1. This is heartbreaking news. I was the General Manager of KDNZ (then KDNS) in 1991-92 and helped usher in a new era with an improved studio, with the strong support of ASUSF and our advisors. We did not have many listeners then, but the station proved to be a strong training ground where students could be exposed to the basic elements of production, and perhaps as importantly,learn how to communicate and work effectively with “co-workers” and manage deadlines- important skills in any workplace, not just in the new media environment of 2009. KUSF is a very valuable entity to the University, but it would be very sad to see the open door policy of it’s “junior partner” KDNZ close forever. I would urge the University to put the station on hiatus, and maintain its facilities while it awaits a new crop of enthusiastic students who appreciate what it can offer, and who aren’t deterred by a few hurdles. Long live KDNZ!

  2. I had a show on KDNS back in Spring ’92 and although no one really listened to it (you could only get it good reception in Phelan Hall, anyways) I didn’t care. It was a lot a fun and will remain one of many great memories I had at USF. Go Dons!

  3. This is absolutely heartbreaking news. As a former GM (’97-’00), I am extremely saddened to see the station being folded away.

    If there’s anything I can do, please reach out and let me know. KDNZ has it’s limitations, but those can always be overcome by the right people who care enough and are smart enough to figure out ways to make things happen.

  4. I am incredibly disappointed. I, too, was a GM (2000-2001), but volunteered for the station for four years. I think it’s unfair to say the station “relinquished” its frequency, as I’m sure it went off the air one day, and because of budget and other limitations, it was never fixed. It is such a true training grounds for those who wish to get into radio. It’s really a shame.

  5. Many fond memories of my time on the station (’92-’96): Live broadcasts of men’s basketball games from both the Cow Palace and Toso Pavilion, spinning records (literally) with my buddy A.J. on our show “7200 Seconds,” crashing on the couch one night in the middle of the summer after attending a concert in The City….R.I.P., KDNZ. You will be missed.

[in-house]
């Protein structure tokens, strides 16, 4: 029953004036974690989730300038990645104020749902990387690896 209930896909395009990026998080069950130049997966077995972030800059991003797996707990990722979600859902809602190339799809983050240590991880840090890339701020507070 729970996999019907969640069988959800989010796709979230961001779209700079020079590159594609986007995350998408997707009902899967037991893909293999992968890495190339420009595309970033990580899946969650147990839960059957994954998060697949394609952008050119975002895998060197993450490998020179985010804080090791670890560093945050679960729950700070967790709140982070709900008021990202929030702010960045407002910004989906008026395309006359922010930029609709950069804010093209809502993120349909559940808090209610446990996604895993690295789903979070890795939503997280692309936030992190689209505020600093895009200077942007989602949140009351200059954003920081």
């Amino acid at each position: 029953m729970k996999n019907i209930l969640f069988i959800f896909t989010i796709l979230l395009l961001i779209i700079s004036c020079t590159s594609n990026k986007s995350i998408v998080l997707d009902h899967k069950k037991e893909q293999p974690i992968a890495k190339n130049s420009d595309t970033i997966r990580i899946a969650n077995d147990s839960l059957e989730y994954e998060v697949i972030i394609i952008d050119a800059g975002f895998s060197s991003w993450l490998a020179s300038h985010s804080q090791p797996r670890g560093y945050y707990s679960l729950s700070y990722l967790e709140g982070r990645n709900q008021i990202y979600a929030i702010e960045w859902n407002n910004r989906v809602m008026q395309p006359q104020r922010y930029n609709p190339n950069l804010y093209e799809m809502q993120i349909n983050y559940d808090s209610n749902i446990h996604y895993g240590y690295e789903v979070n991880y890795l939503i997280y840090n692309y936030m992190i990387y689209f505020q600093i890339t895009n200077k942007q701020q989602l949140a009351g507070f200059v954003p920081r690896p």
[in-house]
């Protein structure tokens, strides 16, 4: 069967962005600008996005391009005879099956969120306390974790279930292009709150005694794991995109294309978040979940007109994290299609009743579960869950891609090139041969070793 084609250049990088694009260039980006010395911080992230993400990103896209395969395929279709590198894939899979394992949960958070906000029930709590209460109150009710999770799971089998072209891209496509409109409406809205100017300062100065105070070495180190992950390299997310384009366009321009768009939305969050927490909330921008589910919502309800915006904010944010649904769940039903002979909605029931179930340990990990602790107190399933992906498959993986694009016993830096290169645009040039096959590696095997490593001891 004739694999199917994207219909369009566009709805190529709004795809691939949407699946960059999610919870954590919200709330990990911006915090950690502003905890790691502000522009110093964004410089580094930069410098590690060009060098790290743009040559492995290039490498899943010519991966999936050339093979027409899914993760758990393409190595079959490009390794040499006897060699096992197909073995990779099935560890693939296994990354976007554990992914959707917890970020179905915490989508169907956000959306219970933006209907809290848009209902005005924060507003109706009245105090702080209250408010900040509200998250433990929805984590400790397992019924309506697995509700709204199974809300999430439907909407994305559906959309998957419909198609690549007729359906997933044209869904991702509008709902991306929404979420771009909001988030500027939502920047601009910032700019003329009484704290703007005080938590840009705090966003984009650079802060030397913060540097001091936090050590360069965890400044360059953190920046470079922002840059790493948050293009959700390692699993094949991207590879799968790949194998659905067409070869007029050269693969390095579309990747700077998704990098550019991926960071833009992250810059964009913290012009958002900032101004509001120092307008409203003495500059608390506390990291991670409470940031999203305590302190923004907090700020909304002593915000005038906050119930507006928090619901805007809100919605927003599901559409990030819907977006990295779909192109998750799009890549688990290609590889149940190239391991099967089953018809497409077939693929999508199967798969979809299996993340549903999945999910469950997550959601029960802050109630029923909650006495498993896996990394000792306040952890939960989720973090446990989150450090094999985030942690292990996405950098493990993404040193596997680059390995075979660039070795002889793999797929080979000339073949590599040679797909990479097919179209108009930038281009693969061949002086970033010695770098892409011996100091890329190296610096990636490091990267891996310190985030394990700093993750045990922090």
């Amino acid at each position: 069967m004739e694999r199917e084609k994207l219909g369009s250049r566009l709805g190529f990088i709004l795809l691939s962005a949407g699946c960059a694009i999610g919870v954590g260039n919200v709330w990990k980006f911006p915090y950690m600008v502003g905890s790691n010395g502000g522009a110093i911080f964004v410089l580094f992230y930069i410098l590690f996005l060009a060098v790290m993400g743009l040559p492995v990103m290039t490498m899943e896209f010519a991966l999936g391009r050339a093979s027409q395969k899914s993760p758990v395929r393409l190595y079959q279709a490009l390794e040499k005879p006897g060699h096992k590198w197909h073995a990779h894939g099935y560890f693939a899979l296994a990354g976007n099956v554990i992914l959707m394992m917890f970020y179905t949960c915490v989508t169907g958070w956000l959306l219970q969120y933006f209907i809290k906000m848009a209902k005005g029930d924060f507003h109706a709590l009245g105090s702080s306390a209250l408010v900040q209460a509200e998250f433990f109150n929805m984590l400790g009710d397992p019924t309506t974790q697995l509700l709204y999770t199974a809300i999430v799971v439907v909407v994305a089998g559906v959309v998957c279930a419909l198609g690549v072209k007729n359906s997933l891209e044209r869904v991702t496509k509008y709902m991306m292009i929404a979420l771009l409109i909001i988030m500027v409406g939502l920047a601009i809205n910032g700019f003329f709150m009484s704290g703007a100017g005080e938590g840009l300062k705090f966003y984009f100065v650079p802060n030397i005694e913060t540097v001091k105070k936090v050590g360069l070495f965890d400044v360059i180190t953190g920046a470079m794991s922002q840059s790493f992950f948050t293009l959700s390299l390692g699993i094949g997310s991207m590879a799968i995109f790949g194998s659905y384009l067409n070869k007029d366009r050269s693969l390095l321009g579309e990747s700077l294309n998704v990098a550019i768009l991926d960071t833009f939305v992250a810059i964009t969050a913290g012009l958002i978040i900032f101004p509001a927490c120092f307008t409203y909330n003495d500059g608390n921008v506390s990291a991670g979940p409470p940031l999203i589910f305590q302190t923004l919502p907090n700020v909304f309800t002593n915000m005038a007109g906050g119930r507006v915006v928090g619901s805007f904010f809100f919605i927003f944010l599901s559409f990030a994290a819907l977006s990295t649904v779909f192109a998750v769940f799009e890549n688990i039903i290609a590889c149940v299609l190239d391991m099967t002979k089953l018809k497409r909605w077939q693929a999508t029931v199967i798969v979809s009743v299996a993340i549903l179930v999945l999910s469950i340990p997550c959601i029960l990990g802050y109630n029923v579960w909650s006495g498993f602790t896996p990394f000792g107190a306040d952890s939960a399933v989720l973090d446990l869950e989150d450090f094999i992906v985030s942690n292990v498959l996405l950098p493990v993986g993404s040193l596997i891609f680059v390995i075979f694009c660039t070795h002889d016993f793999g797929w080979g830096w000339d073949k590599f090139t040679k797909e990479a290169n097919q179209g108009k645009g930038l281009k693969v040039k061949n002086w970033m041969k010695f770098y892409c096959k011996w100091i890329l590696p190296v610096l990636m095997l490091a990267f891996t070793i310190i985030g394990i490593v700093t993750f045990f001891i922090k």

6. It is awesome to see so many alumni coming back to reminisce about their time at USF and working at the radio station. I know I would be heartbroken if I found out the Foghorn was out of business ten years from now.

  7. I, too, am saddened by this news. As a DJ for KDNZ from 97-00 (special guest status in 01), I had a the pleasure of working with some incredible people…. people who went on to make Radio their career. I still refer to my days as Kit Kat in the Afternoon, because being involved at KDNZ was a unique experience. Not many can say they were a DJ on a college radio station… not many had the advantages that we had to meet members of bands, attend shows, and cultivate our creative side. I would like to clarify that throughout my 4 years at USF, KDNZ ran on an AM, FM, online, and television frequency. I can hear the cart in my head.. “You are listening to KDNZ, 88.1 FM, 880AM, your cable channel 3 and streaming online” Patrick, Brent, Niall, and Phil… thank you for your dedication to KDNZ and to the USF community. Here is the difference, we all gave of our time to something we believed in and remained loyal to that commitment in the midst of our other commitments. Today’s students perhaps have more to worry about than we did, leaving them little time to “enjoy” some the hidden gems at USF.

  8. As former General Manager (03-06), I feel sad about this whole ordeal, too, but I also feel angry. So I apologize if this sounds more like a rant, than a comment.

    In my heart, I love USF and wouldn’t trade my time there for anything, but I don’t think the people in positions of power are doing enough to save KDNZ. Period.